As a child I played with plastic miniature jungle animals like elephants and tigers as often as I dressed up Barbies and American Girl dolls. I hung Ranger Rick blue-footed booby posters along my bedroom walls and searched for salamanders in the backyard. And I grew up surrounded by the menagerie of alternative pets my parents assembled for their allergenic offspring— including an Amazon parrot, Chinese box turtle, brown poodle, zebra fish, and neon tetras. In college I minored in Biology, but soon realized that I don’t want to determine how many breaths an elephant seal takes in one minute— I just want to ensure its ability to breathe.

Biology gave me crucial science background; Comparative Literature furthered my writing, analytical, and critical thinking skills; and film, photography, and Art History courses strengthened my artistic expression. I captured the beauty of San Francisco’s sea lions in slumber as well as the vivid birthing and breeding season of Año Nuevo’s elephant seal colony, and also made a short film about Bay Area dog adoption. My junior fall in Australia was remarkable, as memorizing fish species through illustrations in books certainly cannot compare to observing cleaning stations on the Great Barrier Reef. I focused my research project on how photography can promote wildlife conservation, and carried out a survey that found people are most attracted to images of mothers and baby animals. During my senior year, I conducted a quantitative and rhetorical analysis of National Geographic magazine’s wildlife articles and imagery for my honors thesis— research that helped me identify the qualities of successful wildlife stories and photographs.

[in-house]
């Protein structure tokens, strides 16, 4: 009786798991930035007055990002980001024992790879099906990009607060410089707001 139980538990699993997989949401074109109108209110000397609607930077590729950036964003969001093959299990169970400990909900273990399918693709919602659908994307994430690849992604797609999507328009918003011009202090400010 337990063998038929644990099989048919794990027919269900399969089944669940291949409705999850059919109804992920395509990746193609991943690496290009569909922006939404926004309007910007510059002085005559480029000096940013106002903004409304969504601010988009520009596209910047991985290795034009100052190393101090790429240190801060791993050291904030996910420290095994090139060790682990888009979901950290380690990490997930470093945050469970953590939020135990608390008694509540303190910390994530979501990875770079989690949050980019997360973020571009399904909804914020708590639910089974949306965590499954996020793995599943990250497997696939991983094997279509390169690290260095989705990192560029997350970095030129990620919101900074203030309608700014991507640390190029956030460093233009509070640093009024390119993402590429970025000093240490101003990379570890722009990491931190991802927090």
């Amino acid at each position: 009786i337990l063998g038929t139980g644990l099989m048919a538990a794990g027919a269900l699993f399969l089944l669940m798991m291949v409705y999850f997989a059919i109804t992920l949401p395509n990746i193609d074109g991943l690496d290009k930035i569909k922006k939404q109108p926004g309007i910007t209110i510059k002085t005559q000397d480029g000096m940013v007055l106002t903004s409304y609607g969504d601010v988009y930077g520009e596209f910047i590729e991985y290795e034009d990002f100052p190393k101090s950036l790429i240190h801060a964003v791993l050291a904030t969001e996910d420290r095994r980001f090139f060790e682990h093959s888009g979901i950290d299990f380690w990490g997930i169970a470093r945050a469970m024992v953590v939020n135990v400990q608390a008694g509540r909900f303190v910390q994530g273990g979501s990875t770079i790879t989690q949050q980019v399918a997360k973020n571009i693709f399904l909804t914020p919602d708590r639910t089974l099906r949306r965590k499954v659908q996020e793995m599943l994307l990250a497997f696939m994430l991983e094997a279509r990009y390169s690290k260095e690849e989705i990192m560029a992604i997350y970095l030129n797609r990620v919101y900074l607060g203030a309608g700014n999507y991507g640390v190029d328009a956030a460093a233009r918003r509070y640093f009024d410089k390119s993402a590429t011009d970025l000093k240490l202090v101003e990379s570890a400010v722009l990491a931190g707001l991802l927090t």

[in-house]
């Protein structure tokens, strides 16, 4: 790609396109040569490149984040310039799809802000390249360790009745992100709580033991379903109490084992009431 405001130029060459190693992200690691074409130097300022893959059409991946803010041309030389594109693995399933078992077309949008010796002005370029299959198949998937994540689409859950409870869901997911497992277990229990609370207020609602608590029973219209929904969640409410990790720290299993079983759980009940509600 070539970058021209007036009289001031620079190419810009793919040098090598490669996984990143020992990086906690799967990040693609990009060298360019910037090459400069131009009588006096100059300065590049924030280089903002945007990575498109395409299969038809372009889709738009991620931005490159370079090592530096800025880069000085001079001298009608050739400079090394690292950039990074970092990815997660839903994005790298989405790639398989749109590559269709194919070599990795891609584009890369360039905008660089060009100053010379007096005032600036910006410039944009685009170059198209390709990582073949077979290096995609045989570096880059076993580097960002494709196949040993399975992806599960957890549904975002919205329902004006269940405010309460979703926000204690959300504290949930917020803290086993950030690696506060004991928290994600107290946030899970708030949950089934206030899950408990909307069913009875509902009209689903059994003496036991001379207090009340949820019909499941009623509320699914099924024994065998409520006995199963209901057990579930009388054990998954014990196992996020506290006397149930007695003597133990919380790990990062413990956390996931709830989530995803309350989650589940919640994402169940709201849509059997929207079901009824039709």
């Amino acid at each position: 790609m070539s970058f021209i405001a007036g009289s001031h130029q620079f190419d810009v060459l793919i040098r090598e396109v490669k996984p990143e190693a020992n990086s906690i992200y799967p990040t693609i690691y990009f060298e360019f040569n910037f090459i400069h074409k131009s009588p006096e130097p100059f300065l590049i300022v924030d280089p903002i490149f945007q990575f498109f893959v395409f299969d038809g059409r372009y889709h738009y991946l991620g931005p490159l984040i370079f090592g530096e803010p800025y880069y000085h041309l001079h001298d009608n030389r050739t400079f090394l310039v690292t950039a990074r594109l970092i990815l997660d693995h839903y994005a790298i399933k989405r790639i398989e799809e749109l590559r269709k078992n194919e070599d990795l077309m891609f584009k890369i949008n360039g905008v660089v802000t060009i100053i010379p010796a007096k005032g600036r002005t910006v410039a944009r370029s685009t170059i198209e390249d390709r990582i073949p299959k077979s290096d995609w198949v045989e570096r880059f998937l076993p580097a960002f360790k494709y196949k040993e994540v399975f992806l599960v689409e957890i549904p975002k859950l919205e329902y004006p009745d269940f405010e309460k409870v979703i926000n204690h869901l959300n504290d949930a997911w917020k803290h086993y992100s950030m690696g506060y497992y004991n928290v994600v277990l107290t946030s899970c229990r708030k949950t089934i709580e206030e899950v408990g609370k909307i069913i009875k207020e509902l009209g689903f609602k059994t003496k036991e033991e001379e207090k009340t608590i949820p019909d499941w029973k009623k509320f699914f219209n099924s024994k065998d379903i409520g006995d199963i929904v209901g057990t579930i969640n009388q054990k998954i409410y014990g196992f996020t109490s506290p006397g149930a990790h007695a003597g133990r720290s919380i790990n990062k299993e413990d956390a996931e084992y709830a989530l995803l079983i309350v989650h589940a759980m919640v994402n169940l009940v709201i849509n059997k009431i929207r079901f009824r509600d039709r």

Given my passion for biodiversity conservation, I’m staying at Stanford to complete a master’s degree in Earth Systems with a specialization in environmental communication. I fervently believe in the transformative power of words and images, and hope to learn effective methods of engaging humanity in wildlife conservation through an interdisciplinary combination of ecology, photography, and writing courses. The program will take about two years, and I’m really looking forward to more time in the Bay Area during this next phase of my life.

With this blog I hope to share my adventures, observations, and thoughts as I discover how I can best contribute to biodiversity conservation in the years ahead.


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